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Hyaluronan (HA) modulates key cancer cell functions through interaction with its CD44 and receptor for hyaluronic acid-mediated motility (RHAMM) receptors. HA was recently found to regulate the migration of fibrosarcoma cells in a manner specifically dependent on its size. Here, we investigated the effect of HA/RHAMM signaling on the ability of HT1080 fibrosarcoma cells to adhere onto fibronectin. Low molecular weight HA (LMWHA) significantly increased (p ≤ 0.01) the adhesion capacity of HT1080 cells, which high molecular weight HA inhibited. The ability of HT1080 RHAMM-deficient cells, but not of CD44-deficient ones, to adhere was significantly decreased (p ≤ 0.001) as compared with control cells. Importantly, the effect of LMWHA on HT1080 cell adhesion was completely attenuated in RHAMM-deficient cells. In contrast, adhesion of RHAMM-deficient cells was not sensitive to high molecular weight HA treatment, which identifies RHAMM as a specific conduit of the LMWHA effect. Western blot and real time-PCR analyses indicated that LMWHA significantly increased RHAMM transcript (p ≤ 0.05) and protein isoform levels (53%, 95 kDa; 37%, 73 kDa) in fibrosarcoma cells. Moreover, Western blot analyses showed that LMWHA in a RHAMM-dependent manner enhanced basal and adhesion-dependent ERK1/2 and focal adhesion kinase (FAK) phosphorylation in HT1080 cells. Utilization of a specific ERK1/2 inhibitor completely inhibited (p ≤ 0.001) LMWHA-dependent adhesion, suggesting that ERK1/2 is a downstream effector of LMWHA/RHAMM signaling. Likewise, the utilization of the specific ERK1 inhibitor resulted in a strong down-regulation of FAK activation in HT1080 cells, which identifies ERK1/2 as a FAK upstream activator. In conclusion, our results suggest that RHAMM/HA interaction regulates fibrosarcoma cell adhesion via the activation of FAK and ERK1/2 signaling pathways.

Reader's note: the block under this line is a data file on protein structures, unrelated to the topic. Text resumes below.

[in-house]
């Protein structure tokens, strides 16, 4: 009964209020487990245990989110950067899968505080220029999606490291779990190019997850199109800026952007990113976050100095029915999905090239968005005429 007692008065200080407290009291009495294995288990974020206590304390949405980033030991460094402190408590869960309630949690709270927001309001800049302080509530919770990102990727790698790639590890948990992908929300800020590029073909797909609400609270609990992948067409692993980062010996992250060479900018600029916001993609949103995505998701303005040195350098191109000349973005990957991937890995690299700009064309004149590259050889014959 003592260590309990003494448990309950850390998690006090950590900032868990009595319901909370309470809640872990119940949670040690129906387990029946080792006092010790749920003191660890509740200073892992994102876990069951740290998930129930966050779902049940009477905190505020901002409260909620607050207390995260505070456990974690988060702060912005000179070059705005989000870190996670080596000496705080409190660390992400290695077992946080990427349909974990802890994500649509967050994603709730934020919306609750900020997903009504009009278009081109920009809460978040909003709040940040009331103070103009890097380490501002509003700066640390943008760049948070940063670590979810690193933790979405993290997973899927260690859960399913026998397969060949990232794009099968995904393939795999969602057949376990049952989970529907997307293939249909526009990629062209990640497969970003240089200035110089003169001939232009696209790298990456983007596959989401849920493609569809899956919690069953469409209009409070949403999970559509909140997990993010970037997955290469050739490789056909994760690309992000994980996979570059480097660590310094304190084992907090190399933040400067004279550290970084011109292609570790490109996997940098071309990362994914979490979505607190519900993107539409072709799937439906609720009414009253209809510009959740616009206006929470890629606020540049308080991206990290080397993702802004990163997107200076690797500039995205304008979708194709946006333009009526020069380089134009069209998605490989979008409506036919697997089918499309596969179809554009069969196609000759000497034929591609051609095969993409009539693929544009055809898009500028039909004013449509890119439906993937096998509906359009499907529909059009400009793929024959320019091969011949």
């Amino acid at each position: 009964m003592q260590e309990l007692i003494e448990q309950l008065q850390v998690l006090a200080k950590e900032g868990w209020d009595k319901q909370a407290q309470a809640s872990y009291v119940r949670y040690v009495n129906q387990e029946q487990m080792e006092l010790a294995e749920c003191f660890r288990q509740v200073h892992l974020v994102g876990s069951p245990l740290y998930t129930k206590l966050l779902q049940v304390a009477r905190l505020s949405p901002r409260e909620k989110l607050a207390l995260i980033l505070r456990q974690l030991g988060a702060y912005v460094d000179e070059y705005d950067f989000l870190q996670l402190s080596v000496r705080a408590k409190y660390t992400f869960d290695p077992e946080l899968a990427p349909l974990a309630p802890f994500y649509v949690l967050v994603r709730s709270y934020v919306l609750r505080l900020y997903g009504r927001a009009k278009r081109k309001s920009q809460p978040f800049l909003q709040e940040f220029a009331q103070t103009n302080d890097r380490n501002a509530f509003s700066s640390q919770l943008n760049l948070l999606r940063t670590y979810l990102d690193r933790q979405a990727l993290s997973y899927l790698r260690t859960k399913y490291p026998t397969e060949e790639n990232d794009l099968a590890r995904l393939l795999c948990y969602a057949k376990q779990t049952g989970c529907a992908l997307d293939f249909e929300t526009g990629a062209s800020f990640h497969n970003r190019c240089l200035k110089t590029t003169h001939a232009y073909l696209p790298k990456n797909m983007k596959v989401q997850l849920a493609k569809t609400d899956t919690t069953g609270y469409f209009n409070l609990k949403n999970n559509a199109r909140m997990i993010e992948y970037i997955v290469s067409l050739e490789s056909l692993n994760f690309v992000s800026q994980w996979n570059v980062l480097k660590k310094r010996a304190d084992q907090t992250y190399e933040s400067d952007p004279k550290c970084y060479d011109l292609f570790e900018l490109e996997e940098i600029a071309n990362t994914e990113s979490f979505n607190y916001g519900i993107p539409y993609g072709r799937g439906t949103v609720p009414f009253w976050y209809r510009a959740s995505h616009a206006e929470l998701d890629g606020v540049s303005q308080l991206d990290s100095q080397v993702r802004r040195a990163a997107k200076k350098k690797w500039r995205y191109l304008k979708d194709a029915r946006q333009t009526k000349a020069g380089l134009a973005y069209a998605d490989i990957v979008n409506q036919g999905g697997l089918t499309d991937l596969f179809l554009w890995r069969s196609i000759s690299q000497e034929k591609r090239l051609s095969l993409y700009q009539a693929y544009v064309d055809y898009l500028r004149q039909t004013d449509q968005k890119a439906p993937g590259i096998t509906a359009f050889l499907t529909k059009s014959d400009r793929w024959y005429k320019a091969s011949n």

The extracellular matrices (ECMs),3 which mainly consist of collagens, glycoproteins, proteoglycans, and hyaluronan, are complicated structures that surround and support cells within tissues. The ECM acts as a physical scaffold to which tumor cells attach and migrate and thus is crucial for the regulation of cell motility, proliferation, invasion, and metastasis. Hyaluronan (HA), a glycosaminoglycan, is a ubiquitous component of the extracellular matrix that provides tissue homeostasis and is known to have a fundamental role in maintaining the ECM architecture.